Bring Strengths Forward! (Part 4)


Welcome back!

I hope you have been enjoying the series on strengths!  Now we can move forward into how you bring those strengths forward in your teams.

The most important thing I want to encourage you to do is to think about a high performing team that you have been a part of.  First, get that picture in your mind of a team that you belong to; where you have clicked, where you are working together collaboratively and where you knew what you needed to accomplish and were productive. However you define success as a team, that’s the picture I encourage you to have in your mind.

What was common in team success?

Were people all trying to be the same or was there some value of differences?  Was there an appreciation that we may not always agree or disagree? Was conflict leveraged as a healthy form of discourse? Was the shared wisdom of the group valued over any one persons contributions?

From my experience as part of high performing teams, those are some of the key elements of success. And don’t take my word for it. Experts in high performing teams discuss these very elements.

So now let’s add on the lens of strengths.  Here’s some tips for you:

  1. Understand Yours and Others’ Strengths

Complete a strengths tool and share the results. Remember there’s a free evidence-based tool from Penn State University you can get here. Share your results with each other. What’s in the top 5? What’s the bottom 5? Where are you similar? Where are you different? How can this serve the team?

  1. Give Strengths-Based Feedback

Not only can you give feedback to each other using a less formal and more fun, open and inventive approach with this tool, you can use it in future conversations. Use the language of strengths in your feedback. You will know each other better going forward too. When we know each other better, and value each other’s strengths, there is greater trust. If you are not comfortable in sharing that, you may have some tricky times ahead.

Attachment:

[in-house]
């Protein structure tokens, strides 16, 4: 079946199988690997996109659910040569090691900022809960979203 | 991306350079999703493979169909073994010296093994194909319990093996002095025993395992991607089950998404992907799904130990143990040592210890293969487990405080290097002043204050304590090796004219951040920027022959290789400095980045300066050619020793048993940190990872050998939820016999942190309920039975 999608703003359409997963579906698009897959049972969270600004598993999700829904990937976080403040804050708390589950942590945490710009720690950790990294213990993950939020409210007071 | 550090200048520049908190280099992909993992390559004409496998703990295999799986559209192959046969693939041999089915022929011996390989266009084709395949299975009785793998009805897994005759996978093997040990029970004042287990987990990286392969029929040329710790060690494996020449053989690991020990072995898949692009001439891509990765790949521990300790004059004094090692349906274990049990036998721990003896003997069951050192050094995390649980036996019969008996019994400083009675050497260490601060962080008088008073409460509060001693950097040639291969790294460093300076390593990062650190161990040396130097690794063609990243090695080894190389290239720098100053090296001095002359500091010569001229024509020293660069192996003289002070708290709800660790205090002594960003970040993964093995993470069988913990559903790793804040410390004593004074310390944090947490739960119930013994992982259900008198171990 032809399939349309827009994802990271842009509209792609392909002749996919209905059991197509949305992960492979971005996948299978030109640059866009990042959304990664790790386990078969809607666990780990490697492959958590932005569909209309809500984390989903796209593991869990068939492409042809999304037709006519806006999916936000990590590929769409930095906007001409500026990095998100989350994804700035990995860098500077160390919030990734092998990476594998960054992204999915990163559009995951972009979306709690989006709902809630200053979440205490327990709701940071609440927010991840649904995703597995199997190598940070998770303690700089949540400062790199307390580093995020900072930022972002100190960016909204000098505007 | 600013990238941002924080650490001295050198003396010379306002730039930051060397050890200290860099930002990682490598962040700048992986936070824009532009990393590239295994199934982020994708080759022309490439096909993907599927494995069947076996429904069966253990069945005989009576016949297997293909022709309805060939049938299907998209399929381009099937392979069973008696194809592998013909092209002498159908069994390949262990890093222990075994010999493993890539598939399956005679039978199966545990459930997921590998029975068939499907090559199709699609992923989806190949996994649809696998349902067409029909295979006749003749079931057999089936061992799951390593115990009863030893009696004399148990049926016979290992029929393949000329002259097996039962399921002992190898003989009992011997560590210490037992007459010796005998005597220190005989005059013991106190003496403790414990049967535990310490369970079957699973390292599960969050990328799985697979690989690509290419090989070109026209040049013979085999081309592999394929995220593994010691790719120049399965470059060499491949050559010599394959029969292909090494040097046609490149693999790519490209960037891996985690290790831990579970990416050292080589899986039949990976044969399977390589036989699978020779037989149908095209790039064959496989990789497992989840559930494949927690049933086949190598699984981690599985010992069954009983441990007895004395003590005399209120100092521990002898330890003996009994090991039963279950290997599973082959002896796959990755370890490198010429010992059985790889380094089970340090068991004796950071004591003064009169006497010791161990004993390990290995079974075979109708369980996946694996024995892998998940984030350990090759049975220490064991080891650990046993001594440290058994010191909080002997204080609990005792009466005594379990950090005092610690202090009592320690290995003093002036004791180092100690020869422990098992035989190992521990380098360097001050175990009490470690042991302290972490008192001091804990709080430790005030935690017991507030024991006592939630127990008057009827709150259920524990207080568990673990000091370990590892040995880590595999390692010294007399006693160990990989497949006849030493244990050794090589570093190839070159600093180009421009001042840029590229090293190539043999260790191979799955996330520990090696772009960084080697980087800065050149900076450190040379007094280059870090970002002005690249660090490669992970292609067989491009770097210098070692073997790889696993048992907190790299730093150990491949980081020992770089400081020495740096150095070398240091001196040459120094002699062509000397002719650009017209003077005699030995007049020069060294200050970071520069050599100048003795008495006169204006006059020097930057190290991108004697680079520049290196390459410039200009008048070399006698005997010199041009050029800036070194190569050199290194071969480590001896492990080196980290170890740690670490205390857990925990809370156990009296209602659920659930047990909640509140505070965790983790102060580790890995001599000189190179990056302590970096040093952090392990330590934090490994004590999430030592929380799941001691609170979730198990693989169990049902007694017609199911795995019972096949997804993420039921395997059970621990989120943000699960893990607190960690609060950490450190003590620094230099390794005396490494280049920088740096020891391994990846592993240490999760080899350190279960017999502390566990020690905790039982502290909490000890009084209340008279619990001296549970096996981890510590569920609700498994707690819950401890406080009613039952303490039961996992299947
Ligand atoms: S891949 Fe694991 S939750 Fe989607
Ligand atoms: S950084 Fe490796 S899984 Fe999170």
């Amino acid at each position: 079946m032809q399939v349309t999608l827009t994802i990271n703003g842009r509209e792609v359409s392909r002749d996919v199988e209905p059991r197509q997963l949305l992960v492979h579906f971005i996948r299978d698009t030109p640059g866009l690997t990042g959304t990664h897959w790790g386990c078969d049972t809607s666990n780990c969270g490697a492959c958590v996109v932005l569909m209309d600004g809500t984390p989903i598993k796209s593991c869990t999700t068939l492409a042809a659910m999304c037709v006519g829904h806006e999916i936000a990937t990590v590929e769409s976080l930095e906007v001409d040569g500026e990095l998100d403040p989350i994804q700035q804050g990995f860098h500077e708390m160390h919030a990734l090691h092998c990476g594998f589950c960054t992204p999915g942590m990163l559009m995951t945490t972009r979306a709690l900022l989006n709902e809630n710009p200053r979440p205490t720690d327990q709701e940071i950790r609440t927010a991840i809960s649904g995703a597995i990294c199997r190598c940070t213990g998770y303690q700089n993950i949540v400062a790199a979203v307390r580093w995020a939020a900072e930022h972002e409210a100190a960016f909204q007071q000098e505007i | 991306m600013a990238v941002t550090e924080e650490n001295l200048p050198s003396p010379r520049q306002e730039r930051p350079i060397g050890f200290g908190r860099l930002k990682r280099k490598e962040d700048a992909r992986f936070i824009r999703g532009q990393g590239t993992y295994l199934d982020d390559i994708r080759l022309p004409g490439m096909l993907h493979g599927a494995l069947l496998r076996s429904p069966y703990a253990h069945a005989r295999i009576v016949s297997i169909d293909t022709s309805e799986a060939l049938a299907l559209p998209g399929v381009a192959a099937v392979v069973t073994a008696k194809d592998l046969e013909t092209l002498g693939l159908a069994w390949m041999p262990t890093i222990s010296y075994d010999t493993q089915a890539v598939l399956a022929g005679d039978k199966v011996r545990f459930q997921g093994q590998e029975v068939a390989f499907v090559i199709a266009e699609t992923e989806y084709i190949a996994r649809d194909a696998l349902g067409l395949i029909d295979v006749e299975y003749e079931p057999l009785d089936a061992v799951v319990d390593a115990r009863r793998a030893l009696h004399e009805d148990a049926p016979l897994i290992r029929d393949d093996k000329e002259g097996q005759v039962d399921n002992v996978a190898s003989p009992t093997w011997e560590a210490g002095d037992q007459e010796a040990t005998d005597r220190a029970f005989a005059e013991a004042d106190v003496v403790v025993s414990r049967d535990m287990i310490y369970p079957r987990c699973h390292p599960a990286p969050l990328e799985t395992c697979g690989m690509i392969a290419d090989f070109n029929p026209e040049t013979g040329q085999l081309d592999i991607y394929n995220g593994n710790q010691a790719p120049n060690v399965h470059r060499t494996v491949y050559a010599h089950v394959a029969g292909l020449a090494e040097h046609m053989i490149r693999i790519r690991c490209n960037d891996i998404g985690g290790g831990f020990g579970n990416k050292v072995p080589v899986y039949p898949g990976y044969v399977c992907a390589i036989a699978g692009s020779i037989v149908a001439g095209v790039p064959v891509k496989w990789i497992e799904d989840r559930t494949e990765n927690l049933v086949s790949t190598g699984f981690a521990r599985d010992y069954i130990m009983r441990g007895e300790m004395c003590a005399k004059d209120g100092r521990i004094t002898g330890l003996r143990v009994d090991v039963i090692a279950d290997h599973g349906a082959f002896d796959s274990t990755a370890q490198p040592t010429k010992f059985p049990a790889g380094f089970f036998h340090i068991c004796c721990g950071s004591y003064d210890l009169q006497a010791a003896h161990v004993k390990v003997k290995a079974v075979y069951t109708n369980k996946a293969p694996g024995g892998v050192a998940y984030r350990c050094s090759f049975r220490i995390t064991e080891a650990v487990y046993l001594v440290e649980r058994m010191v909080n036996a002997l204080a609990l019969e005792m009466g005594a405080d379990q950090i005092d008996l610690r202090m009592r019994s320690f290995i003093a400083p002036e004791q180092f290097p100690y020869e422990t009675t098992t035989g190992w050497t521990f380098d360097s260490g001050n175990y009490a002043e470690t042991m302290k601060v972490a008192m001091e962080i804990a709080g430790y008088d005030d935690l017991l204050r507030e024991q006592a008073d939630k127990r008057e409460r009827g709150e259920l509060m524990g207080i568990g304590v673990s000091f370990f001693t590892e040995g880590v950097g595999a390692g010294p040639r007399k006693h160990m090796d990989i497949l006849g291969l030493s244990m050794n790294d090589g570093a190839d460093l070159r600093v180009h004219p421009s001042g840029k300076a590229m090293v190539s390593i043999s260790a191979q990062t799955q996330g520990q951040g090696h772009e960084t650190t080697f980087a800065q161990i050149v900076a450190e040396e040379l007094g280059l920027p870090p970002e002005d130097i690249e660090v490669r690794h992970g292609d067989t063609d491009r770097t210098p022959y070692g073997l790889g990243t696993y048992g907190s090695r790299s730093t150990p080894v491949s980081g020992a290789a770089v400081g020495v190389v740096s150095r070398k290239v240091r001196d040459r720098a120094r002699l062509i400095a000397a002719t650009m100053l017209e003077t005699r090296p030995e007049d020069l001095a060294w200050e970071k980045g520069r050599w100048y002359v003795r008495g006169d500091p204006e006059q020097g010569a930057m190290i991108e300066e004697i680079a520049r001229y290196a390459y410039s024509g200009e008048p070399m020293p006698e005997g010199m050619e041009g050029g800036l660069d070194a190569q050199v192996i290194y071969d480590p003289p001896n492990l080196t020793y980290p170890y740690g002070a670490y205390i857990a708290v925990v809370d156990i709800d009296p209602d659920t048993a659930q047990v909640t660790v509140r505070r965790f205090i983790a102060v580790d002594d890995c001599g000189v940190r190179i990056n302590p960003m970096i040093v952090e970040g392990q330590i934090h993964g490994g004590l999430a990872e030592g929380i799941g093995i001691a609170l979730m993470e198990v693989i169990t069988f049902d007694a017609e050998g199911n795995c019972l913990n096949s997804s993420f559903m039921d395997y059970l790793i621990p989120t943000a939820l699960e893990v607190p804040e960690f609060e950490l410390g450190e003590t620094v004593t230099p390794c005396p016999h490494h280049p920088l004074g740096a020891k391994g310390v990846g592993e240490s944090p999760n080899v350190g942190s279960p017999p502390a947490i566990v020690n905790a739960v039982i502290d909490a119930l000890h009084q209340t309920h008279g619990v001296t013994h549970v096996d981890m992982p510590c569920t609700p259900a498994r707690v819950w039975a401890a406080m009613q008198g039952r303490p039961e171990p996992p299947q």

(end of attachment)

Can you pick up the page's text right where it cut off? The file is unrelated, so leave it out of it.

1. Map Out your Teams’ Strengths

When you know each other’s top strengths, you can physically map them out. You can physically map it out on a white board, plotter paper, flip chart, etc. The most commonly shared strengths, put them in big circles with individuals’ names below. Discuss what strengths are related to each of these common strengths? Draw lines to connect them and add names below these strengths. There’s no right or wrong way (as long as all strengths are treated as important). Get curious how strengths manifest themselves in your work environment and future meetings.

  1. Make Strengths Visible for Everyone

For big change projects, mission critical objectives, and even smaller operational discussions, think about the strengths needed and align people based on strengths wherever possible. For each project, identify your top three or four strengths needed, go back to your map, and see where you already have those strengths on the team.  Talk about a great way for someone to get committed to and feeling connected with a project! Help people see they will be successful in the project before they even start! Keep your strengths map out for others to see. Make it a visual reminder that strengths matter.

I hope you found these suggestions helpful on how to bring strengths alive in your team.   As a recognition expert, it starts with you and your own greatness so you are able to see that in other people then cultivate it. Strengths is an essential ingredient in this winning formula!

“There is more hunger for love and appreciation in this world than for bread.”

– Mother Teresa

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